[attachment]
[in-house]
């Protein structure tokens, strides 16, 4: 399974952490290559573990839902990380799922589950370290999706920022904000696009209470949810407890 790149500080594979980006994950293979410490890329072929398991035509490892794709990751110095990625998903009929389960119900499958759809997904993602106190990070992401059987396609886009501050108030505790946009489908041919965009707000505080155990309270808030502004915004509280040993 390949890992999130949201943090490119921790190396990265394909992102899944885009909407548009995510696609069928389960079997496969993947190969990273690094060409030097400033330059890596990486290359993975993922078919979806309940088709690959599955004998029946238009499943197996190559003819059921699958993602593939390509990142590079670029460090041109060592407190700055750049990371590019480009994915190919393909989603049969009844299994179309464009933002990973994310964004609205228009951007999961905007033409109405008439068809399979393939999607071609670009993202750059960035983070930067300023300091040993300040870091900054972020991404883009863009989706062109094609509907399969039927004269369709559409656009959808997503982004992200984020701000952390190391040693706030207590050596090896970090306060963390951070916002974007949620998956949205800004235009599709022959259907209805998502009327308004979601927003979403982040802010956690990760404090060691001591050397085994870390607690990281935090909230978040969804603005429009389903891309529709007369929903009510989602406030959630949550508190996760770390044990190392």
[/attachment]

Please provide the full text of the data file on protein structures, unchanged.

[in-house]
């Protein structure tokens, strides 16, 4: 399974952490290559573990839902990380799922589950370290999706920022904000696009209470949810407890 790149500080594979980006994950293979410490890329072929398991035509490892794709990751110095990625998903009929389960119900499958759809997904993602106190990070992401059987396609886009501050108030505790946009489908041919965009707000505080155990309270808030502004915004509280040993 390949890992999130949201943090490119921790190396990265394909992102899944885009909407548009995510696609069928389960079997496969993947190969990273690094060409030097400033330059890596990486290359993975993922078919979806309940088709690959599955004998029946238009499943197996190559003819059921699958993602593939390509990142590079670029460090041109060592407190700055750049990371590019480009994915190919393909989603049969009844299994179309464009933002990973994310964004609205228009951007999961905007033409109405008439068809399979393939999607071609670009993202750059960035983070930067300023300091040993300040870091900054972020991404883009863009989706062109094609509907399969039927004269369709559409656009959808997503982004992200984020701000952390190391040693706030207590050596090896970090306060963390951070916002974007949620998956949205800004235009599709022959259907209805998502009327308004979601927003979403982040802010956690990760404090060691001591050397085994870390607690990281935090909230978040969804603005429009389903891309529709007369929903009510989602406030959630949550508190996760770390044990190392």